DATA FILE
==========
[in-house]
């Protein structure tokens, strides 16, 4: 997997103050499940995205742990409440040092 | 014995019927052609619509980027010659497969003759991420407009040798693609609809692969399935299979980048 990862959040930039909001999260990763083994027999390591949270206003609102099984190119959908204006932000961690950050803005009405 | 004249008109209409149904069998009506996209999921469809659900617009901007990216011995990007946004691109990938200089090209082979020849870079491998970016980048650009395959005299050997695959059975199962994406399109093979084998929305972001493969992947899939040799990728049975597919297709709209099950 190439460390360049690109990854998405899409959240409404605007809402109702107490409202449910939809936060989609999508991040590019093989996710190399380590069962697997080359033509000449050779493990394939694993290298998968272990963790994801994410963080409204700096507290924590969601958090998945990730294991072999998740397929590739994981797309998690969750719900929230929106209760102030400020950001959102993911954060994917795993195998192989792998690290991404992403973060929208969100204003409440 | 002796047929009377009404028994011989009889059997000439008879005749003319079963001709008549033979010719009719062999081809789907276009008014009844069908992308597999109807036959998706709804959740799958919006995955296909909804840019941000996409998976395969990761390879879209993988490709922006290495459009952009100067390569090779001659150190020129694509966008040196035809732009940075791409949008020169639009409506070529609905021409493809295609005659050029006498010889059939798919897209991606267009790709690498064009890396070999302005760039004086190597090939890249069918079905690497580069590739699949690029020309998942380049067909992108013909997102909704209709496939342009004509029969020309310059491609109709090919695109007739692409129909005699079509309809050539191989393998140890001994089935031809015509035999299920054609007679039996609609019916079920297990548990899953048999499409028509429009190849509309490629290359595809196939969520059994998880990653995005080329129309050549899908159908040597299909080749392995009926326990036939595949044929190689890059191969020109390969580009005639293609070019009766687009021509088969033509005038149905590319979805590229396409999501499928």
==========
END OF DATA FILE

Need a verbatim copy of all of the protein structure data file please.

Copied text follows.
[in-house]
């Protein structure tokens, strides 16, 4: 997997103050499940995205742990409440040092 | 014995019927052609619509980027010659497969003759991420407009040798693609609809692969399935299979980048 990862959040930039909001999260990763083994027999390591949270206003609102099984190119959908204006932000961690950050803005009405 | 004249008109209409149904069998009506996209999921469809659900617009901007990216011995990007946004691109990938200089090209082979020849870079491998970016980048650009395959005299050997695959059975199962994406399109093979084998929305972001493969992947899939040799990728049975597919297709709209099950 190439460390360049690109990854998405899409959240409404605007809402109702107490409202449910939809936060989609999508991040590019093989996710190399380590069962697997080359033509000449050779493990394939694993290298998968272990963790994801994410963080409204700096507290924590969601958090998945990730294991072999998740397929590739994981797309998690969750719900929230929106209760102030400020950001959102993911954060994917795993195998192989792998690290991404992403973060929208969100204003409440 | 002796047929009377009404028994011989009889059997000439008879005749003319079963001709008549033979010719009719062999081809789907276009008014009844069908992308597999109807036959998706709804959740799958919006995955296909909804840019941000996409998976395969990761390879879209993988490709922006290495459009952009100067390569090779001659150190020129694509966008040196035809732009940075791409949008020169639009409506070529609905021409493809295609005659050029006498010889059939798919897209991606267009790709690498064009890396070999302005760039004086190597090939890249069918079905690497580069590739699949690029020309998942380049067909992108013909997102909704209709496939342009004509029969020309310059491609109709090919695109007739692409129909005699079509309809050539191989393998140890001994089935031809015509035999299920054609007679039996609609019916079920297990548990899953048999499409028509429009190849509309490629290359595809196939969520059994998880990653995005080329129309050549899908159908040597299909080749392995009926326990036939595949044929190689890059191969020109390969580009005639293609070019009766687009021509088969033509005038149905590319979805590229396409999501499928």